• Influence of Rainfall on Mosquito Abundance

      Haibach, Nicole; Laymon, Kelsey; Wolff, Liam; Pruitt, Carson; Flite, III, Oscar P.; Department of Biological Sciences (2017-03)
      Some species of mosquitoes, known as container-inhabiting mosquitoes, breed in temporary pools of water typically filled after rainstorms. Some examples of this are tires, trash, and anything that can collect water from a rain event. This study seeks to further understand container-inhabiting mosquito abundance and the connection to rainfall. Mosquitoes were collected at 14 sites in Richmond County, GA on a biweekly basis between January to December 2016. These sites were surveyed using two types of traps, Centers for Disease Control and Prevention (CDC) Light trap and a CDC gravid trap. In addition to rainfall, the 7-14 day incubation period of the mosquito life cycle was considered to assess antecedent rainfall window for the correlation analysis. For the previous 7-14 day total precipitation, we found good correlation for one known container-inhabiting species and poor correlation for two other known species. Culex quinquefasciatus, had the best correlation (R2 = 0.71) while the other two species, Aedes albopictus (R2= -0.005) and Culex salinarius (R2= 0.024) had weak correlations. We conclude that differences between correlations were likely due to the reliance of breeding within containers for C. quinquefasciatus than for the other two species, which have more diverse breeding habitat preferences.
    • Assessing Blackworms as a Model for Studying AVM

      Frazier, Eric; Wiley, Faith; Department of Biological Sciences (2017-03)
      Avian Vacuolar Myelinopathy (AVM) is a neurological disease that affects certain species of birds within the Southeastern region of the United States. Research suggests that this disease is linked to the consumption of a cyanobacterial species inhabiting hydrilla, an invasive aquatic weed. The objective of this experiment is to assess whether blackworms are a good model for studying AVM. Blackworms are invertebrate organisms usually found in marshes, swamps and ponds. These organisms are commonly used in toxicity testing due to many factors such as having a low level of maintenance and being cost efficient. Blackworms were initially exposed to concentrated extracts of hydrilla/cyanobacteria for a period of five days. There was no difference in mortality between control and treatment worms. Two additional experiments are currently being conducted to examine potential sublethal effects. Regrowth of blackworm body segments and rate of asexual reproduction are being examined in worms exposed to the hydrilla extracts, as well as to water and sediment collected from Lake Thurmond, GA during an AVM event.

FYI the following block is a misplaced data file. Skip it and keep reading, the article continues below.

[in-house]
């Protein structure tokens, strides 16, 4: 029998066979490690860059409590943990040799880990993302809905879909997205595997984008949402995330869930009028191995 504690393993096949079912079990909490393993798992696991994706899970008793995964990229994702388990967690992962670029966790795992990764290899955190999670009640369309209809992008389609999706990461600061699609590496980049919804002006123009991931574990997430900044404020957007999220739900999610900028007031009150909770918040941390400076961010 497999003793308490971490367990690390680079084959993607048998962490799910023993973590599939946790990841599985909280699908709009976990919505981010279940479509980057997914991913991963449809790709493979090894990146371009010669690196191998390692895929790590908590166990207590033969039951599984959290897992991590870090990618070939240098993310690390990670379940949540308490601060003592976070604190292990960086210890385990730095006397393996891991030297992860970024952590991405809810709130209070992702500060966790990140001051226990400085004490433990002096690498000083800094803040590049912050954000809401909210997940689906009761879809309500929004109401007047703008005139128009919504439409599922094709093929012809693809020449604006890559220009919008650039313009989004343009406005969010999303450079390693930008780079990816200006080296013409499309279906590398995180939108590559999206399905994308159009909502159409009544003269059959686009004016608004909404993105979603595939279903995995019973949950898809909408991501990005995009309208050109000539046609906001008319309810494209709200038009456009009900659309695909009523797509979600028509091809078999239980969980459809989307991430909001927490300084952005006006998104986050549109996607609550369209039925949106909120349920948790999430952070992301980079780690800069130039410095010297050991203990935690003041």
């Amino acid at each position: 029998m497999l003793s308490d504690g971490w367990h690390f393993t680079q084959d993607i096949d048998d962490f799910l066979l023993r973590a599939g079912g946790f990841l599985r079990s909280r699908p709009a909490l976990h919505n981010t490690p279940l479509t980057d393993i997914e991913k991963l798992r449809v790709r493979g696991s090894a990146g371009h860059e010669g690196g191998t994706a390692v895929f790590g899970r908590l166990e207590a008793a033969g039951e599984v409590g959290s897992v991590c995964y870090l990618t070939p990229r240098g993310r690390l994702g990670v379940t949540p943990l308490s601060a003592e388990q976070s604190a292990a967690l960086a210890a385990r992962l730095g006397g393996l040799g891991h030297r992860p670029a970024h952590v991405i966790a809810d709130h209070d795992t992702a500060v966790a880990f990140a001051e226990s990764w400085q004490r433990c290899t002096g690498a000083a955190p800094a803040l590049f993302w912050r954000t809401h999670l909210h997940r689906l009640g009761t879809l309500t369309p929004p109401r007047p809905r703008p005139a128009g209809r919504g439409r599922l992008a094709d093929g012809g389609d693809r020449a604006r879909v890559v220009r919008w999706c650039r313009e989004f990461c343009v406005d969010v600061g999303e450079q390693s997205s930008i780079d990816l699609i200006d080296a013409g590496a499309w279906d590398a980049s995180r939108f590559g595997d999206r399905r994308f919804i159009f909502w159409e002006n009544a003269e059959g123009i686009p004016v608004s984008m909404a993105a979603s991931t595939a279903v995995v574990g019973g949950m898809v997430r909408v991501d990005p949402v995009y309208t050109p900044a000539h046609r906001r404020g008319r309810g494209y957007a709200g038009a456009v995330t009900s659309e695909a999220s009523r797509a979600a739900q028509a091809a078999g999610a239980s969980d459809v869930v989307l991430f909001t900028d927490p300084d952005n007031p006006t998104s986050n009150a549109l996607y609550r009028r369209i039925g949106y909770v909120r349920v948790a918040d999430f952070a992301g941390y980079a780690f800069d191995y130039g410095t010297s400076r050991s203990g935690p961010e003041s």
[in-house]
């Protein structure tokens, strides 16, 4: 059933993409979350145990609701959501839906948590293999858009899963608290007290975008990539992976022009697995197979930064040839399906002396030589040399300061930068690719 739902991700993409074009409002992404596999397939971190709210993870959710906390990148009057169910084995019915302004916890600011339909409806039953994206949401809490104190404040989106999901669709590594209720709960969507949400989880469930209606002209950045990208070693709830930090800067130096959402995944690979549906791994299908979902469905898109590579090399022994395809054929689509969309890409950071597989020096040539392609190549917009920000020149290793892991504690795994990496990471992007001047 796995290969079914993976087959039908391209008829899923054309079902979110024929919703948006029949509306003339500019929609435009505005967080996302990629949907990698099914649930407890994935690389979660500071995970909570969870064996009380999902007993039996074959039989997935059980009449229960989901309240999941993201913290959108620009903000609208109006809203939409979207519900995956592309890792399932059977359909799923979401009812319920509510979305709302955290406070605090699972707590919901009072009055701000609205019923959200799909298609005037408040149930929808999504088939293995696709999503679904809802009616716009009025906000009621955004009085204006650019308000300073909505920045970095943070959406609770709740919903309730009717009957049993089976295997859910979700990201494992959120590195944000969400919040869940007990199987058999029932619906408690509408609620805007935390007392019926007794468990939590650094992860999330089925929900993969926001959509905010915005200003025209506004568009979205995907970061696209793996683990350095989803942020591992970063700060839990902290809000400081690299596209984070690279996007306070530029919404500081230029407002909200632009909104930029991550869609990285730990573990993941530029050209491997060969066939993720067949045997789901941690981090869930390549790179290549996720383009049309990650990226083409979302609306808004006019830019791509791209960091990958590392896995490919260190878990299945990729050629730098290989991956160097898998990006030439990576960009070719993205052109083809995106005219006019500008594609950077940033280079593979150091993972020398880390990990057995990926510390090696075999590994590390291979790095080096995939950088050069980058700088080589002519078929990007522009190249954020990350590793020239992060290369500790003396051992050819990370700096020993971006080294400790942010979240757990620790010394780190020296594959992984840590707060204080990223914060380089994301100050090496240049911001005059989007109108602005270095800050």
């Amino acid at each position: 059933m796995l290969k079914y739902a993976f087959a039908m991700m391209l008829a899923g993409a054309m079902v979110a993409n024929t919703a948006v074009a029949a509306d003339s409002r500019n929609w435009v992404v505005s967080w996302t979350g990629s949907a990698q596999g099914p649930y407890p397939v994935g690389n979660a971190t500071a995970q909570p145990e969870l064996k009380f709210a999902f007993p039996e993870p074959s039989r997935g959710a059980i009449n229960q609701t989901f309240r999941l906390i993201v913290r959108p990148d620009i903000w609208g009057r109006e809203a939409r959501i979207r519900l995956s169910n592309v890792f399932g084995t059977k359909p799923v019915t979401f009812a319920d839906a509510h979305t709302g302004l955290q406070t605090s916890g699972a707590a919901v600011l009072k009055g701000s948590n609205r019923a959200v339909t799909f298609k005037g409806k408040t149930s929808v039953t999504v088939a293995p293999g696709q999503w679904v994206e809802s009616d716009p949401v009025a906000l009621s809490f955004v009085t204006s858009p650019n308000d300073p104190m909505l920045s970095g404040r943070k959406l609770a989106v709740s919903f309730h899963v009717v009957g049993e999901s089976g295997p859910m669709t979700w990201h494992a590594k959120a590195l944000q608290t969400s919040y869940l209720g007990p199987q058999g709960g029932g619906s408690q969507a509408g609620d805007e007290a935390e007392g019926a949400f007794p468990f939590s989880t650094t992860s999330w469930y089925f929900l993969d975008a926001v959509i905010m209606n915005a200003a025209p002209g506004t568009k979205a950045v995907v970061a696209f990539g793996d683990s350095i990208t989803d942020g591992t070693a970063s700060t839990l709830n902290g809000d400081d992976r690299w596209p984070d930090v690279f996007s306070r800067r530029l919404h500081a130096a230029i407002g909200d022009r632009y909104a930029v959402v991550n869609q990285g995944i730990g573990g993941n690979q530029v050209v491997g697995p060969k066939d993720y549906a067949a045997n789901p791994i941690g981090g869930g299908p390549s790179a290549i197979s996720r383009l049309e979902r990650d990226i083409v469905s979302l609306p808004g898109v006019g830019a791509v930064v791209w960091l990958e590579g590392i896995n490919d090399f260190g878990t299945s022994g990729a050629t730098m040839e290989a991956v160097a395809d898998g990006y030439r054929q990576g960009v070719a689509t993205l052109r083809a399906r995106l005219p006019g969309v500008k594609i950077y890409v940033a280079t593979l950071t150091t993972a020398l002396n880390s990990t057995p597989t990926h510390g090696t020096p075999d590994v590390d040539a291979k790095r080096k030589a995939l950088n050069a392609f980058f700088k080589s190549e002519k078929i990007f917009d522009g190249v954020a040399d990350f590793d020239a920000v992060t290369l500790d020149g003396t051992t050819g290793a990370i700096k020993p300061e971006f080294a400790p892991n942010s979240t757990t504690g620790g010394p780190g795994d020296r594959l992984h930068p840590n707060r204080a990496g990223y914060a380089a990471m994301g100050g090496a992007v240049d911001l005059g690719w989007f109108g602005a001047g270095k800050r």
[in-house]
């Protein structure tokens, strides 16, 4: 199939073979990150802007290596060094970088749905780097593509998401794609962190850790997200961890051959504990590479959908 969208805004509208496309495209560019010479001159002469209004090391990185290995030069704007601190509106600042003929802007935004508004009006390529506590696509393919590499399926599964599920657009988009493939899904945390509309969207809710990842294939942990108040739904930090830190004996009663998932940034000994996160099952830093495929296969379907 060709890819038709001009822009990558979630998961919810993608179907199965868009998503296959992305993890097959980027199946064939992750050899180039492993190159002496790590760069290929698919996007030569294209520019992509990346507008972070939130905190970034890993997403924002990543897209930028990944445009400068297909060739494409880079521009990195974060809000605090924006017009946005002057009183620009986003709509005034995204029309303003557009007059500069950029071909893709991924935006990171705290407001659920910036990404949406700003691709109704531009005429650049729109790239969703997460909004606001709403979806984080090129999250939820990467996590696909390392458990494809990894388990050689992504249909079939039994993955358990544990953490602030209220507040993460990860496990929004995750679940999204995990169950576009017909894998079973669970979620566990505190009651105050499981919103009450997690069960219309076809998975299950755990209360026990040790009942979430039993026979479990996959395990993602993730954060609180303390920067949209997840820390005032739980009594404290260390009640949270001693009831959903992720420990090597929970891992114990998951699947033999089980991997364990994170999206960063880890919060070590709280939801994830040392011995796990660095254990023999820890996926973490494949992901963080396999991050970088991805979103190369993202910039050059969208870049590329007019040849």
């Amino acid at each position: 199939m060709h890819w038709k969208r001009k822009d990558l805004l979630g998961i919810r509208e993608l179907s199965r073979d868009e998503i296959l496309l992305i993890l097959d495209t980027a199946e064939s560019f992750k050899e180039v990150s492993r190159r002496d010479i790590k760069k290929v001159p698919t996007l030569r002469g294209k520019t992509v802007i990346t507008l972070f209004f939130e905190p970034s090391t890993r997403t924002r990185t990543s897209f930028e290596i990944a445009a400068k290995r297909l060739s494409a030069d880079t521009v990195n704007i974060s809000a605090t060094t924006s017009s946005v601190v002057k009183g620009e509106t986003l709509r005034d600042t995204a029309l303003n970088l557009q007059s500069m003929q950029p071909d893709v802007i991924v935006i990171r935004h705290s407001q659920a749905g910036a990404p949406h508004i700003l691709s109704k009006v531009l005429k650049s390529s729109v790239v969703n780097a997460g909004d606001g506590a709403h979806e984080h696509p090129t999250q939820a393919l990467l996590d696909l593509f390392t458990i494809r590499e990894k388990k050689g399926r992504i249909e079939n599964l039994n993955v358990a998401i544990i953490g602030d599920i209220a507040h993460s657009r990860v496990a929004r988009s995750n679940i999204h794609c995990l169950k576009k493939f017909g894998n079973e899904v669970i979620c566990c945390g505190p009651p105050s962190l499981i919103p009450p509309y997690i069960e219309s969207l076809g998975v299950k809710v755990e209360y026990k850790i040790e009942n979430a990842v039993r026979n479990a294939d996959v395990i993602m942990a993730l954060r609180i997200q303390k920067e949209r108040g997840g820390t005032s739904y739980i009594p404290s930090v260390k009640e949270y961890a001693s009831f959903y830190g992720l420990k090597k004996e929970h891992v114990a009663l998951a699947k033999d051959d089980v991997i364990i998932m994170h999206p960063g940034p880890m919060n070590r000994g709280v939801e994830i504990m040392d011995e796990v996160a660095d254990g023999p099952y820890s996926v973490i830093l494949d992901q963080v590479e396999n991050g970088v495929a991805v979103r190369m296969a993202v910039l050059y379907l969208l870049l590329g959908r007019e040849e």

• Extraction of Neodymium by Bis(Trifluromethylsufonyl)imide Room Temperature Ionic Liquids

      Yim, Yen; Dang, David; Department of Chemistry & Physics (2017-03)
      Nuclear fuel reprocessing methods currently involve the use of organic solvents, in liquid-liquid extractions such as the PUREX process, to extract uranium and plutonium from other undesired fission products. A proposed way of making these processes more environmentally friendly and safer is to use room temperature ionic liquids (RTIL) in place of the organic solvents. Organic solvents are volatile and flammable, whereas many ionic liquids are neither. This makes the ionic liquids safer to use and more environmentally friendly. The focus of our research is on understanding the behavior of the lanthanide neodymium (Nd) in ionic liquids and how Nd is extracted from aqueous phases. The Nd was dissolved in aqueous bistriflimic acid solution. After the ionic liquids containing the bis(trifluromethylsufonyl)imide anion and tributyl phosphate (TBP) extractant were pre-equilibrated, the RTIL solutions were mixed individually with aqueous Nd, and the aqueous and organic layers were then separated. The ionic liquid and aqueous layers were analyzed through spectroscopy to determine the partition coefficients. Slope analysis of the partition coefficient at different TBP concentrations was used to determine the stoichiometry of coordination of TBP to neodymium. Results will be compared to prior work by other researchers using holmium, and other literature data.